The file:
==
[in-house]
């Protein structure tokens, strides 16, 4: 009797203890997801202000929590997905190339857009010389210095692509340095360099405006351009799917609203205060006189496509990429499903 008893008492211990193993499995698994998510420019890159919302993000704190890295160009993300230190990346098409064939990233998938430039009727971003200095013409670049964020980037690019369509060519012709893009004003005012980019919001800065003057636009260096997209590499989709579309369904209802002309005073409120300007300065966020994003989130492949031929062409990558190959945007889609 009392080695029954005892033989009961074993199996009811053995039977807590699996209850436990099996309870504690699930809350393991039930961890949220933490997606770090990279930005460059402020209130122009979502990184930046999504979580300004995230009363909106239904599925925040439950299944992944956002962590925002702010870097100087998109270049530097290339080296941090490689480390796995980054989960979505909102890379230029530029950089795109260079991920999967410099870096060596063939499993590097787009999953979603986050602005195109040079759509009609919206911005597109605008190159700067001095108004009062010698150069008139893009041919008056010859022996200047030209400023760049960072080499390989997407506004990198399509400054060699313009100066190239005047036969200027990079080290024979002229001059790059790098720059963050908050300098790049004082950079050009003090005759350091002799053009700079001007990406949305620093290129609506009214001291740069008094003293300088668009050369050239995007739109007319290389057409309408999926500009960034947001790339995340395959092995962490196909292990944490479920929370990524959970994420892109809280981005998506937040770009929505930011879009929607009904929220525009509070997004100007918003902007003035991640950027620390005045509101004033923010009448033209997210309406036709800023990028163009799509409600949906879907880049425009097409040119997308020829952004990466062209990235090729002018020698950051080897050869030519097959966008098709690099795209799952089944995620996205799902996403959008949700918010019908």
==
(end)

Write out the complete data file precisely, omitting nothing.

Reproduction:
[in-house]
């Protein structure tokens, strides 16, 4: 009797203890997801202000929590997905190339857009010389210095692509340095360099405006351009799917609203205060006189496509990429499903 008893008492211990193993499995698994998510420019890159919302993000704190890295160009993300230190990346098409064939990233998938430039009727971003200095013409670049964020980037690019369509060519012709893009004003005012980019919001800065003057636009260096997209590499989709579309369904209802002309005073409120300007300065966020994003989130492949031929062409990558190959945007889609 009392080695029954005892033989009961074993199996009811053995039977807590699996209850436990099996309870504690699930809350393991039930961890949220933490997606770090990279930005460059402020209130122009979502990184930046999504979580300004995230009363909106239904599925925040439950299944992944956002962590925002702010870097100087998109270049530097290339080296941090490689480390796995980054989960979505909102890379230029530029950089795109260079991920999967410099870096060596063939499993590097787009999953979603986050602005195109040079759509009609919206911005597109605008190159700067001095108004009062010698150069008139893009041919008056010859022996200047030209400023760049960072080499390989997407506004990198399509400054060699313009100066190239005047036969200027990079080290024979002229001059790059790098720059963050908050300098790049004082950079050009003090005759350091002799053009700079001007990406949305620093290129609506009214001291740069008094003293300088668009050369050239995007739109007319290389057409309408999926500009960034947001790339995340395959092995962490196909292990944490479920929370990524959970994420892109809280981005998506937040770009929505930011879009929607009904929220525009509070997004100007918003902007003035991640950027620390005045509101004033923010009448033209997210309406036709800023990028163009799509409600949906879907880049425009097409040119997308020829952004990466062209990235090729002018020698950051080897050869030519097959966008098709690099795209799952089944995620996205799902996403959008949700918010019908």